Imagine you find yourself inside the main hall of an enormous convention center. As you give a full 360 degree scan of the room, you see a sea of beaming Black and Brown faces smiling in unified joy, Black and Brown hands clapping in celebration and Black and Brown voices shouting in euphoria. If you recently found yourself engulfed in such a large mass of colorful jubilation, you, like me, were probably attending the 3rd Annual New York State My Brother’s Keeper (NYSMBK) Symposium which took place on Friday, May 31st 2019 in Albany. It was truly a physical manifestation of the #PowerofRelationships.
Assembled inside the main convention hall of the Empire State Plaza were hundreds of members representing the growing network of New York State’s 23 grant funded MBK and 7 Tribal Nations communities – a cross sector of educators, administrators, community stakeholders and elected officials, gathered together in visible support of our boys and young men of color (BYMOC). Dignitaries in attendance included NYS Assembly Speaker Carl Heastie, a Bronx native, NYSED’s Commissioner MaryEllen Elia, Chancellor of NYS Board of Regents Betty Rosa as well as Dr. Lester Young Jr, state Regent and Chair of the NYS Workgroup to Improve Outcomes for BYMOC.
You could scour the nation and I believe you would be hard pressed to find such a high level of financial, political, social and educational commitment to BYMOC comparable to the last three years in NY. New York remains the sole state in the union to have a statewide MBK strategy with a budget enacted into state law to the tune of nearly $19 million. There was plenty to celebrate as a statewide movement – NYSMBK grew from 5 to 23 MBK communities and 7 Tribal Nations in three short years. Approximately 500,000 preK to college students have been served through NYSMBK grants. And the symposium itself has seen overall attendance blossom from 250 1st year attendees in 2016 to 900 plus attendees this past May.
Despite all of these noteworthy accomplishments, there is still a tremendous amount of work to be done if NYSMBK is going to fulfill our mission to make demonstrative improvements to the life outcomes of our boys and young men. Here’s some data to consider:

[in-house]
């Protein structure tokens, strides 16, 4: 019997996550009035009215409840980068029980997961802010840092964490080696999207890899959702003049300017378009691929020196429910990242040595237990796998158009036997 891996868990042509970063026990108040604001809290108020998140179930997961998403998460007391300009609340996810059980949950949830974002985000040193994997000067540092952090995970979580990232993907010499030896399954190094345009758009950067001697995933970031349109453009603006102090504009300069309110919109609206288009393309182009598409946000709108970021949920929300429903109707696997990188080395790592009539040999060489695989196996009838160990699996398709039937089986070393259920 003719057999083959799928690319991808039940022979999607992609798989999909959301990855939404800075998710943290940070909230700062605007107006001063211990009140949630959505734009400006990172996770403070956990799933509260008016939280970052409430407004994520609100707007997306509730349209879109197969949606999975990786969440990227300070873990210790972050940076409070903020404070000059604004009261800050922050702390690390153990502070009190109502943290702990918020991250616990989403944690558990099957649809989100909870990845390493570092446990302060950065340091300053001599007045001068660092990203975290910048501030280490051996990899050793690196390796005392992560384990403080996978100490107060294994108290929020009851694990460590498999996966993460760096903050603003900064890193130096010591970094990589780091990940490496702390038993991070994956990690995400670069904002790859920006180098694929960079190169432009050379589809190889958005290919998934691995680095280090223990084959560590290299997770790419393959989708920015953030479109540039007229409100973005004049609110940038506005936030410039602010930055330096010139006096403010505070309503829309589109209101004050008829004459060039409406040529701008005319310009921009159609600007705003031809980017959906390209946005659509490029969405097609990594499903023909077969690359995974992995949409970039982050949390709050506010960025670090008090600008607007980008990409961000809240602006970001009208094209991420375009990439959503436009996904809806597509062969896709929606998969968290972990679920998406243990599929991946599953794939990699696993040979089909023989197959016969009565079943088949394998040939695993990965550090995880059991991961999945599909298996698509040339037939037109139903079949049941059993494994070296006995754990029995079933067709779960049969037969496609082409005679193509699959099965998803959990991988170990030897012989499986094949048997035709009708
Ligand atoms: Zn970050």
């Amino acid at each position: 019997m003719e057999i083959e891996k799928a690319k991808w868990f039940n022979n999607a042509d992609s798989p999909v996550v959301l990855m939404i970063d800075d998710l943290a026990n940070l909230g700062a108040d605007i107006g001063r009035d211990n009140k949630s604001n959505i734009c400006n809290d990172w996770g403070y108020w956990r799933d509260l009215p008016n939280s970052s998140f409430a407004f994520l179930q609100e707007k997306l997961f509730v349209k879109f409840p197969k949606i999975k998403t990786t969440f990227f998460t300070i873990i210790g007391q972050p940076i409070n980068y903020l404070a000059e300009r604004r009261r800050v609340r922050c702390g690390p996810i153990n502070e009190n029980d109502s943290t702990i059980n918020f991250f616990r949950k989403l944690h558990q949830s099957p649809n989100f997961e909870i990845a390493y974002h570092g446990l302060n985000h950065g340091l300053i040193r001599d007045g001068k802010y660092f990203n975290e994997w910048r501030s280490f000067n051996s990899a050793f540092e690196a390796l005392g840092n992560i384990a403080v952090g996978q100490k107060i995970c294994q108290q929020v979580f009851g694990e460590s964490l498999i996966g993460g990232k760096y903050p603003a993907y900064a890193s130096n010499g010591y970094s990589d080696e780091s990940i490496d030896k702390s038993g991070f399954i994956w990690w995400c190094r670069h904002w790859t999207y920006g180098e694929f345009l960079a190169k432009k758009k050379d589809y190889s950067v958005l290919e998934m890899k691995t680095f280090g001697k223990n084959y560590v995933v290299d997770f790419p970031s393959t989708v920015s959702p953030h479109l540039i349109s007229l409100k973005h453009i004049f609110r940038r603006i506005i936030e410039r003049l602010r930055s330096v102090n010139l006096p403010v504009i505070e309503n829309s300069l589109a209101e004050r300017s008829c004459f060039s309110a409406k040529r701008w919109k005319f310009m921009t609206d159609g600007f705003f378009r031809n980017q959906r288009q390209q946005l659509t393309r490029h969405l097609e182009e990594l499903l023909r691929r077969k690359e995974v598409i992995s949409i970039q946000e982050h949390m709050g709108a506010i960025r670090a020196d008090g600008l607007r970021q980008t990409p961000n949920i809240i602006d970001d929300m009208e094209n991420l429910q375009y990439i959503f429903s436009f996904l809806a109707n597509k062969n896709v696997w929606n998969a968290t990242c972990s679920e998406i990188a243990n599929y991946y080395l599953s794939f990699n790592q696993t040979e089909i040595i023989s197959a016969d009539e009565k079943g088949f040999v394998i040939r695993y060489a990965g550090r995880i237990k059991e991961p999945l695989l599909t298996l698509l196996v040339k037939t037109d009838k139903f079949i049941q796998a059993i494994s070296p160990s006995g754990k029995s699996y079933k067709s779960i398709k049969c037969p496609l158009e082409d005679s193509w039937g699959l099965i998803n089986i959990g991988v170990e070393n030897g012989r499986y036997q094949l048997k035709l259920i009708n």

NYS high school graduation for BYMOC is approximately 67% (Source: US Department of Education).
African American enrollment at the State University of NY’s (SUNY) Community Colleges has decreased by nearly 10% between 2012 and 2017 (Source: SUNY System Administration, Office of Institutional Research).
In 2018, the unemployment rate in NYC for people aged 18 to 24 was 9.4 percent, more than twice as high as the rate for all other workers (3.8 percent) (Sources: U.S. Census Bureau, Current Population Survey; OSC analysis).
When taking into account the theme for this year’s symposium – Building Pipelines to Opportunity, I have always took a particular interest in mentoring as a pipeline for our BYMOC. Now in my last post, I shared how the #PowerofRelationships in schools has tremendous benefits related to a child’s cognitive development, sense of belonging, self-efficacy, productivity and effort in the classroom. Mentoring amplifies those benefits research has shown for years now. For instance, we know effective mentorships can restore youth’s confidence in the possibility of having positive relationships with adults and thus improve a young person’s social awareness and relationship skill building. Effective mentoring strengthens the mentee’s social networks. Students who meet regularly with their mentors are 52% less likely than their peers to skip a day of school and 37% less likely to skip a class (Source: MENTOR: The National Mentoring Partnership).